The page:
Submitted to: Transactions of the ASABE
Publication Type: Peer Reviewed Journal
Publication Acceptance Date: 3/12/2015
Publication Date: 4/15/2015
Citation: Endale, D.M., Schomberg, H.H., Fisher, D.S., Jenkins, M. 2015. Curve numbers from conventional and no-till cropping: A 39-yr dataset from a small Georgia Piedmont watershed. Transactions of the ASABE. 58(2):379-391.
Interpretive Summary: Estimating the amount of water that runs off agricultural and urban lands during and after rainfall events is complex because runoff is influenced by many factors that are not necessarily all known or understood. Researchers develop mathematical models, based on knowledge available at the time, to facilitate estimates of the impact of agricultural (or urban) activities on water quantity and/or quality. Models must continuously be tested and updated as new knowledge becomes available so that they can be used with confidence. Researchers at the USDA-ARS research facility near Watkinsville, GA, collected rainfall and runoff data from 1972 to 2010 from a 6.5-acre watershed managed as a crop-field to test a popular USDA hydrologic model (curve number model) that has been in use since the 1950s. For an initial 2.5 year period when tillage was performed to produce crops in a typical manner by turning the soil over with a plow or disk (conventional tillage), the model performed as expected. The model was, however, not well adjusted to periods when tillage on the field was avoided (no-till). The average expected curve number value (an important coefficient of the model) for the field, taken from the standard manual developed from tilled sites, overestimated the average runoff for the no-till period by 142%. This average value had to be reduced by 13 to match the average runoff measured for the no-till period. The results strongly suggest the need to develop new standard curve numbers for alternate tillage practices. The latest estimate by USDA put the area under no-till cropping in the USA close to 93 million acres. These results demonstrate the critical value of long-term data from field operations for improving models that are used to evaluate the potential impacts of agricultural policies.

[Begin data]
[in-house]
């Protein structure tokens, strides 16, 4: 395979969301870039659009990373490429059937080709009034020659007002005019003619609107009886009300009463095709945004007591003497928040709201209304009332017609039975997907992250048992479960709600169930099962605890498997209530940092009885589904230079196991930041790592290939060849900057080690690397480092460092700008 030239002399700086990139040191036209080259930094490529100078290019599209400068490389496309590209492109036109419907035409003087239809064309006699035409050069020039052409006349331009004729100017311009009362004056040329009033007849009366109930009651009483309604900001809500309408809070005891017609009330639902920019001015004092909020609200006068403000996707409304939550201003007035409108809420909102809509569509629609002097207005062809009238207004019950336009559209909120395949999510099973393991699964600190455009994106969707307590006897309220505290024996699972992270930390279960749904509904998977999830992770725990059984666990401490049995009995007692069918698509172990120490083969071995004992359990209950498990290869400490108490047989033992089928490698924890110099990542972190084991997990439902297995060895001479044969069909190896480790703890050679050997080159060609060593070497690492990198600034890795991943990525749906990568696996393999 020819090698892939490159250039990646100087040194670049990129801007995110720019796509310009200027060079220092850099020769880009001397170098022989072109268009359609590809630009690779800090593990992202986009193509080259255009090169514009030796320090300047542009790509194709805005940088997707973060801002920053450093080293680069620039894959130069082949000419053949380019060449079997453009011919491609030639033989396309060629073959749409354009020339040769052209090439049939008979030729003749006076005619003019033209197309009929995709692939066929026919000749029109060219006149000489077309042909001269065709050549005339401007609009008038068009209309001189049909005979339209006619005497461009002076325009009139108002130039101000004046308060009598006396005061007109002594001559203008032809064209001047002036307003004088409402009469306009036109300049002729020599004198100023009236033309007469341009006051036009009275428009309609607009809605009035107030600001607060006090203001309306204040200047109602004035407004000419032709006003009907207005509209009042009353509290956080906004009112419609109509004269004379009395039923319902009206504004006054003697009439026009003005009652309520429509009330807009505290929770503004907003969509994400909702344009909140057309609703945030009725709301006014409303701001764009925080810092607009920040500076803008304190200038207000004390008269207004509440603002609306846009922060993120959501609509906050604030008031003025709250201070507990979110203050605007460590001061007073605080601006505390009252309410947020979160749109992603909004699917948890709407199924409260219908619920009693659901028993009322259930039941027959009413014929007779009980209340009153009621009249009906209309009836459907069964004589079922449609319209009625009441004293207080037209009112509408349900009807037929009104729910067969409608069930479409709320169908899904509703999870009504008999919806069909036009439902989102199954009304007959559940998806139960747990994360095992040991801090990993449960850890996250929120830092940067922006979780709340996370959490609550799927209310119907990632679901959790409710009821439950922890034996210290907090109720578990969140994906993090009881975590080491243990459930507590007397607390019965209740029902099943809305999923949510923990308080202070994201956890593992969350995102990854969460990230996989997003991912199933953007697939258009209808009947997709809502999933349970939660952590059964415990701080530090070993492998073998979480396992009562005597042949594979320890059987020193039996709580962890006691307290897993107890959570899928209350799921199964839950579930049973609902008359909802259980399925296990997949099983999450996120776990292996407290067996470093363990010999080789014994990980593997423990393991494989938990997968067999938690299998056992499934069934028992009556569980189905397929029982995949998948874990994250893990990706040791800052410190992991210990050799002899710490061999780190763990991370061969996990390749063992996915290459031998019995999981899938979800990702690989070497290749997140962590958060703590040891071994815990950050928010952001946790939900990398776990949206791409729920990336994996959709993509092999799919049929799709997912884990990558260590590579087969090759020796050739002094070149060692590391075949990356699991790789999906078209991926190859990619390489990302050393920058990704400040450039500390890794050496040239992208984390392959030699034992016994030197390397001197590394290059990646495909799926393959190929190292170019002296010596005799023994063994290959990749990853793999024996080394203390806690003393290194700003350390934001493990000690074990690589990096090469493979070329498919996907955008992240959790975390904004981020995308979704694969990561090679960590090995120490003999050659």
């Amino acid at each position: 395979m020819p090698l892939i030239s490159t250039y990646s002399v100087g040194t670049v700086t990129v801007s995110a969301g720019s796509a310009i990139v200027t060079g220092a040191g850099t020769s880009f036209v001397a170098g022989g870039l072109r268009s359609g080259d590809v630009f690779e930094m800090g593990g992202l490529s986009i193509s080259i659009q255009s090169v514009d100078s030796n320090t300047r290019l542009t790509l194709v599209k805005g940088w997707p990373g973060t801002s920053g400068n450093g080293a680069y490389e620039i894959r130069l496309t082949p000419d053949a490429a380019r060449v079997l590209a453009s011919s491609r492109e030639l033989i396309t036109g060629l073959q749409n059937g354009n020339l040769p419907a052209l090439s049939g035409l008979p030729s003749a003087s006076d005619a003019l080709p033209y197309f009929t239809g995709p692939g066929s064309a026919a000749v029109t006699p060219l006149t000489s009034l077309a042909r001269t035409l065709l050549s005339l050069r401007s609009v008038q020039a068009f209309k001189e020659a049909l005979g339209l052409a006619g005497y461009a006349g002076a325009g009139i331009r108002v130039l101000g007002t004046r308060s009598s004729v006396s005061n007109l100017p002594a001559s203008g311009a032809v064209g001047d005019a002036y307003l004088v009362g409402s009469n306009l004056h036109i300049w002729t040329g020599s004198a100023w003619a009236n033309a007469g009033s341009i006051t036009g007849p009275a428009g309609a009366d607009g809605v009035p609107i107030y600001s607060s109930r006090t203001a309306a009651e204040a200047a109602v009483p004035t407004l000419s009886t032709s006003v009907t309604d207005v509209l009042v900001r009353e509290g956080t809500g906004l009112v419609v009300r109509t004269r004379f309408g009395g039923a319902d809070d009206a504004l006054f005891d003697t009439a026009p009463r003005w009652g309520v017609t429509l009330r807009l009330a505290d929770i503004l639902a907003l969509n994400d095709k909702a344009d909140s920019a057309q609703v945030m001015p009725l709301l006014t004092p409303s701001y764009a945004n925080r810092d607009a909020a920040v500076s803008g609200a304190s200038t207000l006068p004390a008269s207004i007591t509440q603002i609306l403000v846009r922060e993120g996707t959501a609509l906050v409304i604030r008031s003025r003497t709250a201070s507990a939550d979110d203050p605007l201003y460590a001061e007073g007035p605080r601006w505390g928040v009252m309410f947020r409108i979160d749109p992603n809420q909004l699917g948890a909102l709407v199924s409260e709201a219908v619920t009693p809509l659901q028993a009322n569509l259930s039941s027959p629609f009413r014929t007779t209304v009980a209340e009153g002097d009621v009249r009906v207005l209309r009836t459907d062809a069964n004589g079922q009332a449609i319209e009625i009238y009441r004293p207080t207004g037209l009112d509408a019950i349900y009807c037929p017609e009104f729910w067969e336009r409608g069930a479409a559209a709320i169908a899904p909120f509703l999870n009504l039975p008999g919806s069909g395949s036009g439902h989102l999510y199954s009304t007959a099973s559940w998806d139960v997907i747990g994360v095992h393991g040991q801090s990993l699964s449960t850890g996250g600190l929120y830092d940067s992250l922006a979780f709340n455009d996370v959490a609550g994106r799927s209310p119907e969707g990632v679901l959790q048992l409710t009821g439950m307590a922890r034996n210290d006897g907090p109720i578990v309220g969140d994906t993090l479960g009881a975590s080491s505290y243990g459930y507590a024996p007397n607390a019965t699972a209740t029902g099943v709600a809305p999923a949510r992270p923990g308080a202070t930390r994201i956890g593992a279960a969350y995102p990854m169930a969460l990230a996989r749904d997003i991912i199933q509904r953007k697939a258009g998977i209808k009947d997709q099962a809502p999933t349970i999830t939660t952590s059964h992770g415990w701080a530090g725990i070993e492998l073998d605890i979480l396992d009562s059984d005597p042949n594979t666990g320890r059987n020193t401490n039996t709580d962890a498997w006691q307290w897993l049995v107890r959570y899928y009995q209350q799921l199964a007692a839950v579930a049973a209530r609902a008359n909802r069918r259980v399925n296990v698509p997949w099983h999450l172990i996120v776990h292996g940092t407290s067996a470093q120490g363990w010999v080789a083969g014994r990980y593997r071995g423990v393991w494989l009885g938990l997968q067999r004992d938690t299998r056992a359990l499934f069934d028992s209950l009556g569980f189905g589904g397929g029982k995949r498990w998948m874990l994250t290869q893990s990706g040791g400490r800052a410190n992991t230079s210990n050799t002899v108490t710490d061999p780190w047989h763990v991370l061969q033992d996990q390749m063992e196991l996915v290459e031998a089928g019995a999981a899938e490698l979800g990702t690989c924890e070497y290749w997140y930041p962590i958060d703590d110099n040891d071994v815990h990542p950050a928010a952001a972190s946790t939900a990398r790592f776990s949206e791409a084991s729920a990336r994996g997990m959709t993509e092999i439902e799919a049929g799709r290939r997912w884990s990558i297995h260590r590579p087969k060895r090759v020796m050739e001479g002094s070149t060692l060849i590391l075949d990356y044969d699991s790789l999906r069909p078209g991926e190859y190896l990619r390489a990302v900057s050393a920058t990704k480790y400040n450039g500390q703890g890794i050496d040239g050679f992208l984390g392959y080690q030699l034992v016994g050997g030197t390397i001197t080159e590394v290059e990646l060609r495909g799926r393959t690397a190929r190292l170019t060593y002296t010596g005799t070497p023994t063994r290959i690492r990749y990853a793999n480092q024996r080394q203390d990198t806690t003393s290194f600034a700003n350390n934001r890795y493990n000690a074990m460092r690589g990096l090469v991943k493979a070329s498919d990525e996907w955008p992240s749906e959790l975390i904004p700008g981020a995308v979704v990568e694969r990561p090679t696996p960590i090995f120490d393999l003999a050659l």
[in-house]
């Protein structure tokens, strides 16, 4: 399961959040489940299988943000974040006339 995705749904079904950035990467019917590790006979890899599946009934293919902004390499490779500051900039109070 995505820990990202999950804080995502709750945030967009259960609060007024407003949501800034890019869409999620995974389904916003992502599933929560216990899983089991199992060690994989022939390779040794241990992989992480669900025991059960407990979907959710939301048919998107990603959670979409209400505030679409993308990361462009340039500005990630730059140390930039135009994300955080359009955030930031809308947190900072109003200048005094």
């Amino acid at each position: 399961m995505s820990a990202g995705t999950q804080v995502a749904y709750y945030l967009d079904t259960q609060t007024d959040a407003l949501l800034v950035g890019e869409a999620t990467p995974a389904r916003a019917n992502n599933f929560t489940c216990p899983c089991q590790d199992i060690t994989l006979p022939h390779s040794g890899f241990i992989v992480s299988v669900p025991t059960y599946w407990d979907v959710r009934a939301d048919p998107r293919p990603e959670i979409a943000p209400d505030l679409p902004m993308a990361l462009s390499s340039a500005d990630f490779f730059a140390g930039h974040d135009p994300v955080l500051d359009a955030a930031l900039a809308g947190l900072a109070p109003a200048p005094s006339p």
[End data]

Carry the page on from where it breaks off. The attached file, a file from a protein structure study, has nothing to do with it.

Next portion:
Technical Abstract: Since its inception in the 1950s, acceptance, use and adaptation of the curve number (CN) method for estimating direct runoff from a rainfall event has increased worldwide receiving critical reviews. There have been calls for development of locally defined CNs to address concerns with regional and seasonal variations. We derived CNs from rainfall-runoff data gathered from a 2.7 ha watershed (P1) from 1972-2010. The watershed was initially managed under conventional tillage for 2.5 yr followed by double-cropped continuous no-till rotations. Summer crops included soybean (Glycine max L. Merr), sorghum (Sorghum vulgare Pers.), millet (Pennisetum glaucum), cotton (Gossypium hirsutum L.) and corn (Zea mays L.), with barley (Hordeum vulgare L.), wheat (Triticum aestivum L.), crimson clover (Trifolium incarnatum L.) and rye (Secale cereal L.) as cover crops. On average, almost 19% of the rainfall exited the watershed as runoff during the conventional tillage phase (median 13%). The mean and median derived CNs were 82 and 85, respectively. Least square fitting of CN versus rainfall produced asymptotic CN of 81 (R2 = 0.61). Curve numbers from standard tables ranged 75-86 for these conditions. In contrast, during the no-till phase, the mean and median runoff was 7% and 0.6%, respectively, of the rainfall. The mean and median derived CNs were the same (62) and the least square fitted asymptotic CN was 58 (R2 = 0.78). The area-weighted average CN for P1 for the no-till phase from standard tables was ~72. Mean runoff for the no-till phase estimated using CN = 72 was greater by 142% compared with the measured mean runoff. Variations of asymptotic CN were observed for the no-till phase by season and crop period (45-67). The derived median value of the initial abstraction ratio ' for the no-till phase was 0.03 and supports recent literature suggesting that the CN method would be improved by lowering the standard ' value from 0.2 to 0.05. Overall, the results strongly support the hypothesis that CNs for no-till cropping systems, and perhaps other conservation tillage systems, should be smaller (perhaps up to 10 or more CN units) in some regions than the CNs provided in standard handbook tables. This has serious implications for hydrologic modeling for water quantity and quality where the use of the CN method is ubiquitous. Availability of long-term data sets that take into account variability in weather and management is essential for improving accuracy of many predictive models developed from limited data. The results of this study strongly support implementation of no-till as a best management practices in crop production systems to reduce runoff and by implication improve water quality and productivity.